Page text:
Typically, a baby has to suck at the breast for a few minutes before letdown, the ejection of milk, occurs. The second Samson’s mouth touches one of my nipples, milk shoots forcefully out. There isn’t just one hole; one of the ways in which humans differ from cows is the number of streams we have. They have one. Our ducts lead out through multiple ductal orifices, creating teams of tiny synchronized jetstreams. I’m not sure how many I have. I never try to count, too busy trying to contain the flood. If I press on one nipple like an elevator button, nothing will come out and we will all be safe while I think of what to do.

At night I lie next to my infant son – and then toddler – in bed. For two long years he nurses, gripping the side of my breast in his fist like I’m a coffee mug, gulping me while I try to sleep.

My stomach is white and smooth, snaps back to its old self weeks after Samson is born. My breasts are different; every day they grow bigger. Along their sides there are angry purple stretch marks. The growth is dramatic. I put weight on with Samson slowly, day by day over nine months. But a week after his birth my A cups are at least a D. Every morning when I wake up, they feel bigger, all welled up and fit to erupt.


Breasts: Either of the two soft, protruding organs on the upper front of a woman’s body which secrete milk after childbirth.


I am on my way to a Brazilian Jiu-Jitsu camp in Massachusetts with a friend when I have to stop to pump in a Dunkin Donuts bathroom. It’s been too long; they feel like firm sacks of gravel by the time I sit on the toilet, manual pump in hand. I maneuver the pump with one hand, pressing down on its plastic like an old-fashioned water pump, massaging the bright-white milk out with the other. Begin at the top of the breast with an open palm, smoothing the milk down and out through the ducts. Squeeze down in an even, controlled motion; never pull. After fifteen minutes I emerge with two warm bottles and hold them up to my friend, an offering. She laughs, too.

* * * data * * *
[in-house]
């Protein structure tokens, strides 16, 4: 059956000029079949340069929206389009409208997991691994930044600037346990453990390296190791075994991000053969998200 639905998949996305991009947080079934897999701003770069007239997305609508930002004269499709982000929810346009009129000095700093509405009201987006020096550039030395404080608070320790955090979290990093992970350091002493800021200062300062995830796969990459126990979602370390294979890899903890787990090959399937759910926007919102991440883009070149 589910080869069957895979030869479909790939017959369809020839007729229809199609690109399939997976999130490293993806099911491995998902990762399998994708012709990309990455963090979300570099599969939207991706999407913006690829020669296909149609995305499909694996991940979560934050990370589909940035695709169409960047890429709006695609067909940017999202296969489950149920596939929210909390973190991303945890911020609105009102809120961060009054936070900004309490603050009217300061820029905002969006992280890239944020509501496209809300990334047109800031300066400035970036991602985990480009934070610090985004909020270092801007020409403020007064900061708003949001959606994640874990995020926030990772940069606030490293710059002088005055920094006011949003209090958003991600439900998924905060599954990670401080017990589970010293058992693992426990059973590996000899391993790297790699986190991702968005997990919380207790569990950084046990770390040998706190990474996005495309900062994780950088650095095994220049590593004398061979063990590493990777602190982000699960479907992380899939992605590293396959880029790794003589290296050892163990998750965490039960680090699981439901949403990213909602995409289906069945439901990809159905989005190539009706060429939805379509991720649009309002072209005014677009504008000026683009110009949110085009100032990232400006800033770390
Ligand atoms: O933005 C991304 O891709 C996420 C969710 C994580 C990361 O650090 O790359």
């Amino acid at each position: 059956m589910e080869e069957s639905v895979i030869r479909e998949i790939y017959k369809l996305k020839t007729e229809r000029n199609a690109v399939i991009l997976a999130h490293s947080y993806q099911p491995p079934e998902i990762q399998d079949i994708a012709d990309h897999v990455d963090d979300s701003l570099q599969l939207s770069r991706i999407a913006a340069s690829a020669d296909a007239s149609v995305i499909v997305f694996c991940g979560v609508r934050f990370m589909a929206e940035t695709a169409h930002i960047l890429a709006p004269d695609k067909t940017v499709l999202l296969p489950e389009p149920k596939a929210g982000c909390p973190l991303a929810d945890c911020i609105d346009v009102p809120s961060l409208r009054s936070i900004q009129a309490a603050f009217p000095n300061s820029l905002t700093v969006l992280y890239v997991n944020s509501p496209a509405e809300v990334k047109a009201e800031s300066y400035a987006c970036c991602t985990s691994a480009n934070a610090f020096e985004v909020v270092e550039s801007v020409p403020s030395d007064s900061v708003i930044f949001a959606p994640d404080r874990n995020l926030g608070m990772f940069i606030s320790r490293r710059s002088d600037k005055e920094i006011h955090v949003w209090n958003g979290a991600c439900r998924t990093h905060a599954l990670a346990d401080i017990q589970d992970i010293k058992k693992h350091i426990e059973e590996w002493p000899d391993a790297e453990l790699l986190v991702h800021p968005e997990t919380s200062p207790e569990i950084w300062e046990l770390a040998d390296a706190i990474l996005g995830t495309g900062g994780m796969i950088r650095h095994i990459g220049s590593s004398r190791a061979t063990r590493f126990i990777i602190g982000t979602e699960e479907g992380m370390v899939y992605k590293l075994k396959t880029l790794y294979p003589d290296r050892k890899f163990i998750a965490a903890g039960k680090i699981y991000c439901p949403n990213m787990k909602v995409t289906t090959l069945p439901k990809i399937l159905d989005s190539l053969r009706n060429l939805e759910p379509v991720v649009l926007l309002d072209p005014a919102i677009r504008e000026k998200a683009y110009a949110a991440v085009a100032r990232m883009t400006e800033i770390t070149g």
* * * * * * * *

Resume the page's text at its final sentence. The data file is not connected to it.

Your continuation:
They are for food, right? History is full of debates over whether the animalistic way we feed our infants is best for them. And if it’s best, how best is it? Did I need to do this? My wife, the labor and delivery nurse, thinks it really is that important. She starts taking college courses so she can sit for her lactation consultant exam. I pick up one of her papers off the kitchen counter, spend a moment reading it.  Maybe, I mention after, trying to sound casual, You should say parent. Instead of mother. When you talk about nursing. But Anna glares. It’s a paper for a stupid class. Don’t take everything so seriously.

My entire life I think it is going to be surgery first, and hormones later, if ever. But I am not ready to commit to six weeks of not lifting a baby – not now and not for years – and so I find myself in a queer clinic on a hot April afternoon. You’ll need two hands to push it; it’s thick, the nurse who teaches me how tells me. He is pretty. You’ll need to inject it somewhere fatty, he says. The stomach is perfect, he says. Right here. He places a thick finger next to my belly button.  Going to extremes to look good isn’t anything new, I think, as I push the syringe of heavy, pus-colored oil into a knob of pinched belly fat.

Some estimate that as many as 4 per cent of American women have breast implants. After a severe dip in the 90s, boob jobs are way up again, with nearly 300,000 breast augmentations performed in 2016. Recently, a procedure called fat transfer augmentation has again become popular; in it, someone can get fat suctioned from one place on their body injected into their breasts. Previously, only an average of about four and a half ounces of fat could be injected into the breast. With pre-expansion, by which the recipient of the surgery wears a suction bra for weeks to vacuum space into their breasts before surgery, that number has soared to nearly eight ounces. I look at my chest in the mirror, remember when it was big, like that: wonder at the choices we make, the changes we pick.

Transition: a movement, development or evolution from one form, stage or style to another. I am aware I am moving away from something and towards something else. It fuels me. In this liminal space I walk around the house in my underwear, go ahead and ask elevator strangers, What floor? And I smile. I lean in front of them to press the correct button, aware that this new body takes up just the right amount of space. To disrupt class one of my students breaks out in song and I find myself dancing. Miss, you crazy, he says.

A friend of a friend, a woman in her twenties who belongs to my Crossfit gym, finds out she has breast cancer. When she returns months later, after a mastectomy, I try to stop myself from watching our coach figure out what this woman’s new body can do. My friend puts her arms up and to the sides, testing. After a few minutes she sits beside a pull-up bar, her face in her hands. When I do pull ups the bar sometimes grazes my nipples. I take mental notes about range of motion, for later, and feel a sick jealousy. I want mine gone; I want to give hers back to her.